I would assume that the multi-step process of mixing the glucagon preserves the glucagon, so that it's available for a much longer period of time, in case of emergency.

In my own experience, I've never self-injected glucagon. If I can self-inject, then I can certainly use almost anything else (fruit juice, glucose tabs, hard candy) to recover from the hypoglycemia. Of course, that also means making sure that you always have a quick-acting carb available.

Hello Stuart: I have had the vomiting, high Ketones, high blood sugar and a bad headache after the glucagon. Drink lots of water after and give insulin and test every hour till you come down. I have never given myself the shot it has only been given to me when I was unconscious from low blood sugar.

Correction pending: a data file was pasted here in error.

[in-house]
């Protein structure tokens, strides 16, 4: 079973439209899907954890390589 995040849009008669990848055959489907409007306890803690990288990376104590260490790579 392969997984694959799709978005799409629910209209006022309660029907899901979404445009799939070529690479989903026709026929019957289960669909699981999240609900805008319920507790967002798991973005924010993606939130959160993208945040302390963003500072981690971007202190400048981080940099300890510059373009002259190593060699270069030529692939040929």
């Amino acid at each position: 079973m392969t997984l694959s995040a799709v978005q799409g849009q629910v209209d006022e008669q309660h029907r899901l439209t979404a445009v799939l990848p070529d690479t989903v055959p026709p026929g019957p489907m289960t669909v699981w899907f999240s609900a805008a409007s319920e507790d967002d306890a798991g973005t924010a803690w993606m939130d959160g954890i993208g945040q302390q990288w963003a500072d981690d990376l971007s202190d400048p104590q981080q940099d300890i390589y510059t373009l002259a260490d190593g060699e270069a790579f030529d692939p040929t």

The Shot works best for the diabetic that is unconscious, thrashing around or in convulsions just stab him and inject. Hard to get an IV in under those circumstances.
It does not work if it is expired must be up to date.
The dextrose IV works well with no side effects except maybe high blood sugar.

Hello Kent...

Thanks for taking part.

You forgot the OBSCENE cost of that I.V., given by white-coat types. On our own (if we were qualified) they'd be cheap. Done in a hospital... eeek, insanely expensive.

I hate it too! My childen (young adults) have threatened me with it for years. I become quickly willing to eat what ever they are offering, rather than argue and become violent when they try to tell me that my blood sugar is low. They have had to be responsible for my severe lows, which is unfortunate. It has saved my life more than a few times!